Updated May 11, 2018

What Trump will — and won't — say on drug prices

Trump's proposal to restrain drug prices is expected to be modest. Photo: Alex Wong/Getty Images

There are two really big things to watch in President Trump's speech today about drug prices: how much of this plan can be enacted without Congress' help, and the extent to which it takes aim at the actual prices of prescription drugs, rather than trying to rearrange the way the system divvies up those costs.

What we're hearing: There's always room for a surprise with this administration, but so far, all signs point toward a relatively modest proposal.

  • The latest I've heard about the contents of the proposal is about the same as what we were hearing before this speech was delayed last week: Some sort of regulatory nod to value-based pricing is seen as a strong possibility, as is some language on trade.
  • Health and Human Services secretary Alex Azar and FDA commissioner Scott Gottlieb — both of whom are more steeped in conservative health policy than Trump — have already laid out an agenda that focuses heavily on promoting more competition from generic drugs and targets various middlemen, including hospitals and pharmacy benefit managers.

What they're saying: The White House's proposal will likely fall largely along those same lines.

  • Senior administration officials provided very few details in a call with reporters last night, though they did promise "the most comprehensive plan" from "any president."
  • They said the plan would address drugs' list prices (though that appears to be largely through increased competition); crack down on other countries' low payment rates (which is hard to do); and reduce out-of-pocket spending.

Threat level: Many of the most muscular and controversial policies in Trump's speech will probably be reiterations of what was in his budget proposal — meaning they would require congressional action, meaning drug companies and hospitals have a better chance of fighting to a draw.

The speech is scheduled for 2 p.m.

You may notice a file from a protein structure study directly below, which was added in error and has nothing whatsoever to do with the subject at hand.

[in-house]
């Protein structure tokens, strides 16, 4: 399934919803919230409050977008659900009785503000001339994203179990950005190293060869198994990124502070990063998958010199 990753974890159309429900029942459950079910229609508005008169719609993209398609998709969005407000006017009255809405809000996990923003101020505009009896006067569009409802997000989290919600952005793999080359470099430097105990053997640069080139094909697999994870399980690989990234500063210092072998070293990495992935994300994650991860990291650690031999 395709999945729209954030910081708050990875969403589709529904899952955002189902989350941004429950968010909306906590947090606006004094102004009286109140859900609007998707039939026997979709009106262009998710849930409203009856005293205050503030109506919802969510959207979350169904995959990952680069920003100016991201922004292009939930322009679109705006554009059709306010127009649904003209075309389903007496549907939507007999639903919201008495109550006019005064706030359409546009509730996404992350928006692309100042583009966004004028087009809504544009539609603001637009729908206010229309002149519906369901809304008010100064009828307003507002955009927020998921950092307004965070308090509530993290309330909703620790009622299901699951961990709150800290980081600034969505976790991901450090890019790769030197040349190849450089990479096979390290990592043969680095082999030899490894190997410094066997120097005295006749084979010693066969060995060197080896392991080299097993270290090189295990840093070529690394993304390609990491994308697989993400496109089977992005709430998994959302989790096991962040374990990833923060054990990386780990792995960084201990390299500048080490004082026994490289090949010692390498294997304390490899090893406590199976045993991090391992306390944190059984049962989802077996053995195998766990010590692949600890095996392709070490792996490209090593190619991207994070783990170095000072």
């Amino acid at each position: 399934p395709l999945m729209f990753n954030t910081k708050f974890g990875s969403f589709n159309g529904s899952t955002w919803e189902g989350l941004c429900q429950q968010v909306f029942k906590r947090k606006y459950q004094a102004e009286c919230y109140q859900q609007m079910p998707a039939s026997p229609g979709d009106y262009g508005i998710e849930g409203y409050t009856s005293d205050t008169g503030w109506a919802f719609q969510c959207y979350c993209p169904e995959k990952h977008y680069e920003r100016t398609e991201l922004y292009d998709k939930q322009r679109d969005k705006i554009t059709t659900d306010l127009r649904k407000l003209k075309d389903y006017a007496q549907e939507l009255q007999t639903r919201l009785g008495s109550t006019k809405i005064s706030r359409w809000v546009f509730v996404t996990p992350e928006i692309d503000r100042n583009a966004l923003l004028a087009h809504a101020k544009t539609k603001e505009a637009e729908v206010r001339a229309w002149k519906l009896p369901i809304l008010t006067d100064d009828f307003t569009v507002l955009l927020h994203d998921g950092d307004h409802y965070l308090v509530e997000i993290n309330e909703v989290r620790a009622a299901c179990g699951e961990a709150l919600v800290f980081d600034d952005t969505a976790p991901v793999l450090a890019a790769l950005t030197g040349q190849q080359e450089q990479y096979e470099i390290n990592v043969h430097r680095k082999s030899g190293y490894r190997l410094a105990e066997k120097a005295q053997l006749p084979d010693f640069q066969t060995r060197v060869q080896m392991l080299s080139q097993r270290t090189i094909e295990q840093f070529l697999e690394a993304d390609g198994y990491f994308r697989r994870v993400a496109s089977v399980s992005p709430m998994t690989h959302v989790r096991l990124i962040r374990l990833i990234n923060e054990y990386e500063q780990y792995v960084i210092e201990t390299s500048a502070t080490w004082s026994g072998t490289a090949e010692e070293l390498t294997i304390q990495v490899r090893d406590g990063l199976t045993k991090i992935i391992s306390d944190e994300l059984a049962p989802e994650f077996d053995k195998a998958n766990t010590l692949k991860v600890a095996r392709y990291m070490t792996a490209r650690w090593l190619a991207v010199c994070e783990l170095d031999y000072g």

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Coronavirus dashboard

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  1. Global: Total confirmed cases as of 9 p.m. ET: 662,073 — Total deaths: 30,780 — Total recoveries: 139,426.
  2. U.S.: Leads the world in cases. Total confirmed cases as of 9 p.m. ET: 122,666 — Total deaths: 2,147 — Total recoveries: 1,073.
  3. Federal government latest: President Trump announces "strong" travel advisories for New York, New Jersey and Connecticut, rules out quarantine enforcement.
  4. State updates: Alaska is latest state to issue a stay-at-home order — New York is trying to nearly triple its hospital capacity in less than a month and has moved its presidential primary to June 23. Some Midwestern swing voters who backed Trump's handling of the virus less than two weeks ago are balking at his call for the U.S. to be "opened up" by Easter.
  5. World updates: In Spain, over 1,400 people were confirmed dead between Thursday to Saturday.
  6. 🚀 Space updates: OneWeb filed for bankruptcy amid the novel coronavirus pandemic.
  7. Hollywood: Tom Hanks and Rita Wilson have returned to U.S. after being treated for coronavirus.
  8. What should I do? Answers about the virus from Axios expertsWhat to know about social distancingQ&A: Minimizing your coronavirus risk
  9. Other resources: CDC on how to avoid the virus, what to do if you get it.

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Trump flags travel adversaries for New York, New Jersey, Connecticut

Data: The Center for Systems Science and Engineering at Johns Hopkins; Map: Andrew Witherspoon/Axios

President Trump said Saturday night the CDC would issue a "strong" travel advisory" for New York, New Jersey and Connecticut and that a "quarantine will not be necessary."

The big picture: With more than 121,000 people infected, the U.S. has the most COVID-19 cases in the world, exceeding China and Italy, per data from Johns Hopkins. A second wave of American cities, including Boston, Detroit, New Orleans and Philadelphia, are reporting influxes of cases.

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Trump rules out quarantine in New York, New Jersey, Connecticut after pushback

President Trump on the White House grounds on Saturdya. Photo: Sarah Silbiger/Getty Images

President Trump tweeted Saturday night that he's decided not to introduce quarantine enforcement measures fo New York, New Jersey and parts of Connecticut, but a "strong" travel advisory will be issued for those states.

Why it matters: The president said hours earlier he was considering the move to combat the rise in novel coronavirus cases. But he received pushback, most notably from New York Gov. Andrew Cuomo (D), who told CNN such a measure would cause "chaos." "This would be a federal declaration of war on states," Cuomo added.

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